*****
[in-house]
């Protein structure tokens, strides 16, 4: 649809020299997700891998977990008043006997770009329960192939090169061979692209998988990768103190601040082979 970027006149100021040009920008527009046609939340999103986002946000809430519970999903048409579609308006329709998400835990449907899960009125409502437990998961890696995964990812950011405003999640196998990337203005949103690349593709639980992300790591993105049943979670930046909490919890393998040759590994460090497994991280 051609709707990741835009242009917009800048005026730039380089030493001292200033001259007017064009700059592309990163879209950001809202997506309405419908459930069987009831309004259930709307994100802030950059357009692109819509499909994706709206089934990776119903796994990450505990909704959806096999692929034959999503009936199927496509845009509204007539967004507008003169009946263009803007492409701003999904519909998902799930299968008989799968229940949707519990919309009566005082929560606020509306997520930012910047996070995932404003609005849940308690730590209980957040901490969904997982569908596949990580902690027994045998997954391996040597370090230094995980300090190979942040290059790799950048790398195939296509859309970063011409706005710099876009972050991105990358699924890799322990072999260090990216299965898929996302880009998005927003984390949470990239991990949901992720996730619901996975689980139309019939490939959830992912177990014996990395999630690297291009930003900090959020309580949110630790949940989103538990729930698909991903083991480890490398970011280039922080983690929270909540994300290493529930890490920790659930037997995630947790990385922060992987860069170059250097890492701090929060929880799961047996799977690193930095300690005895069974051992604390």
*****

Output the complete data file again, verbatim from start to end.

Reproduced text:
[in-house]
């Protein structure tokens, strides 16, 4: 649809020299997700891998977990008043006997770009329960192939090169061979692209998988990768103190601040082979 970027006149100021040009920008527009046609939340999103986002946000809430519970999903048409579609308006329709998400835990449907899960009125409502437990998961890696995964990812950011405003999640196998990337203005949103690349593709639980992300790591993105049943979670930046909490919890393998040759590994460090497994991280 051609709707990741835009242009917009800048005026730039380089030493001292200033001259007017064009700059592309990163879209950001809202997506309405419908459930069987009831309004259930709307994100802030950059357009692109819509499909994706709206089934990776119903796994990450505990909704959806096999692929034959999503009936199927496509845009509204007539967004507008003169009946263009803007492409701003999904519909998902799930299968008989799968229940949707519990919309009566005082929560606020509306997520930012910047996070995932404003609005849940308690730590209980957040901490969904997982569908596949990580902690027994045998997954391996040597370090230094995980300090190979942040290059790799950048790398195939296509859309970063011409706005710099876009972050991105990358699924890799322990072999260090990216299965898929996302880009998005927003984390949470990239991990949901992720996730619901996975689980139309019939490939959830992912177990014996990395999630690297291009930003900090959020309580949110630790949940989103538990729930698909991903083991480890490398970011280039922080983690929270909540994300290493529930890490920790659930037997995630947790990385922060992987860069170059250097890492701090929060929880799961047996799977690193930095300690005895069974051992604390």